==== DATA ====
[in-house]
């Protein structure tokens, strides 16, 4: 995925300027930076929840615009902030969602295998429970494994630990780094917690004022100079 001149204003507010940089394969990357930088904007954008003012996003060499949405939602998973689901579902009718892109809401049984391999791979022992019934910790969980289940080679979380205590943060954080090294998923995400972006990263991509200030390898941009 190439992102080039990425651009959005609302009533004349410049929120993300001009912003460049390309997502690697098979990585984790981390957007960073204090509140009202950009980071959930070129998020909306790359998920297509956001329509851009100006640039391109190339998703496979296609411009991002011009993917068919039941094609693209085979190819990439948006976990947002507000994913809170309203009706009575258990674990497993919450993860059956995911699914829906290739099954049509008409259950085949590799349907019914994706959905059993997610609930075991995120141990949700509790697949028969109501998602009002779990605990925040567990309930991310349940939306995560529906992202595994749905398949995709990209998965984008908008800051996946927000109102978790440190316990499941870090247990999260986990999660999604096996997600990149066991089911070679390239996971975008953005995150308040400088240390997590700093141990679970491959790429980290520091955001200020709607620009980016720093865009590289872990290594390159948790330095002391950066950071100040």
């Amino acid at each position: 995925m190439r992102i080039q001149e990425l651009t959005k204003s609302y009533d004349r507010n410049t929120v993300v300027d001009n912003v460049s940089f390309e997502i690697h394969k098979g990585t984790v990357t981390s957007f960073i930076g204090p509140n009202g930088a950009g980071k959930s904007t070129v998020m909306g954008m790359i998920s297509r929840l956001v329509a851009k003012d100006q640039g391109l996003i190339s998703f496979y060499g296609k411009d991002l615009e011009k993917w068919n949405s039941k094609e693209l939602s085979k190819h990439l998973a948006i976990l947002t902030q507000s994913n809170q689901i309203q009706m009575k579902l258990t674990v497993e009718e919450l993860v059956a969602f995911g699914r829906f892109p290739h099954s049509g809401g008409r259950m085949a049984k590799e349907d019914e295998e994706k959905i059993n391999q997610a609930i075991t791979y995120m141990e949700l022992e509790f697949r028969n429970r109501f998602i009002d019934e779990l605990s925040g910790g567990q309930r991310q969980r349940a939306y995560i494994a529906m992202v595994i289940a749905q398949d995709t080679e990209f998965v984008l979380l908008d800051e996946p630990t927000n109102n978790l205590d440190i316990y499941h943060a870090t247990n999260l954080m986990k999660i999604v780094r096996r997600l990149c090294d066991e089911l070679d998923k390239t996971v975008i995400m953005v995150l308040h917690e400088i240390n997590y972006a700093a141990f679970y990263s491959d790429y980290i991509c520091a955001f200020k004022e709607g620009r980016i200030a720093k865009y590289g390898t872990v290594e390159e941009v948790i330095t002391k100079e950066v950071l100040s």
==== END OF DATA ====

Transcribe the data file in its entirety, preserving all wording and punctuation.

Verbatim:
[in-house]
């Protein structure tokens, strides 16, 4: 995925300027930076929840615009902030969602295998429970494994630990780094917690004022100079 001149204003507010940089394969990357930088904007954008003012996003060499949405939602998973689901579902009718892109809401049984391999791979022992019934910790969980289940080679979380205590943060954080090294998923995400972006990263991509200030390898941009 190439992102080039990425651009959005609302009533004349410049929120993300001009912003460049390309997502690697098979990585984790981390957007960073204090509140009202950009980071959930070129998020909306790359998920297509956001329509851009100006640039391109190339998703496979296609411009991002011009993917068919039941094609693209085979190819990439948006976990947002507000994913809170309203009706009575258990674990497993919450993860059956995911699914829906290739099954049509008409259950085949590799349907019914994706959905059993997610609930075991995120141990949700509790697949028969109501998602009002779990605990925040567990309930991310349940939306995560529906992202595994749905398949995709990209998965984008908008800051996946927000109102978790440190316990499941870090247990999260986990999660999604096996997600990149066991089911070679390239996971975008953005995150308040400088240390997590700093141990679970491959790429980290520091955001200020709607620009980016720093865009590289872990290594390159948790330095002391950066950071100040």
């Amino acid at each position: 995925m190439r992102i080039q001149e990425l651009t959005k204003s609302y009533d004349r507010n410049t929120v993300v300027d001009n912003v460049s940089f390309e997502i690697h394969k098979g990585t984790v990357t981390s957007f960073i930076g204090p509140n009202g930088a950009g980071k959930s904007t070129v998020m909306g954008m790359i998920s297509r929840l956001v329509a851009k003012d100006q640039g391109l996003i190339s998703f496979y060499g296609k411009d991002l615009e011009k993917w068919n949405s039941k094609e693209l939602s085979k190819h990439l998973a948006i976990l947002t902030q507000s994913n809170q689901i309203q009706m009575k579902l258990t674990v497993e009718e919450l993860v059956a969602f995911g699914r829906f892109p290739h099954s049509g809401g008409r259950m085949a049984k590799e349907d019914e295998e994706k959905i059993n391999q997610a609930i075991t791979y995120m141990e949700l022992e509790f697949r028969n429970r109501f998602i009002d019934e779990l605990s925040g910790g567990q309930r991310q969980r349940a939306y995560i494994a529906m992202v595994i289940a749905q398949d995709t080679e990209f998965v984008l979380l908008d800051e996946p630990t927000n109102n978790l205590d440190i316990y499941h943060a870090t247990n999260l954080m986990k999660i999604v780094r096996r997600l990149c090294d066991e089911l070679d998923k390239t996971v975008i995400m953005v995150l308040h917690e400088i240390n997590y972006a700093a141990f679970y990263s491959d790429y980290i991509c520091a955001f200020k004022e709607g620009r980016i200030a720093k865009y590289g390898t872990v290594e390159e941009v948790i330095t002391k100079e950066v950071l100040s």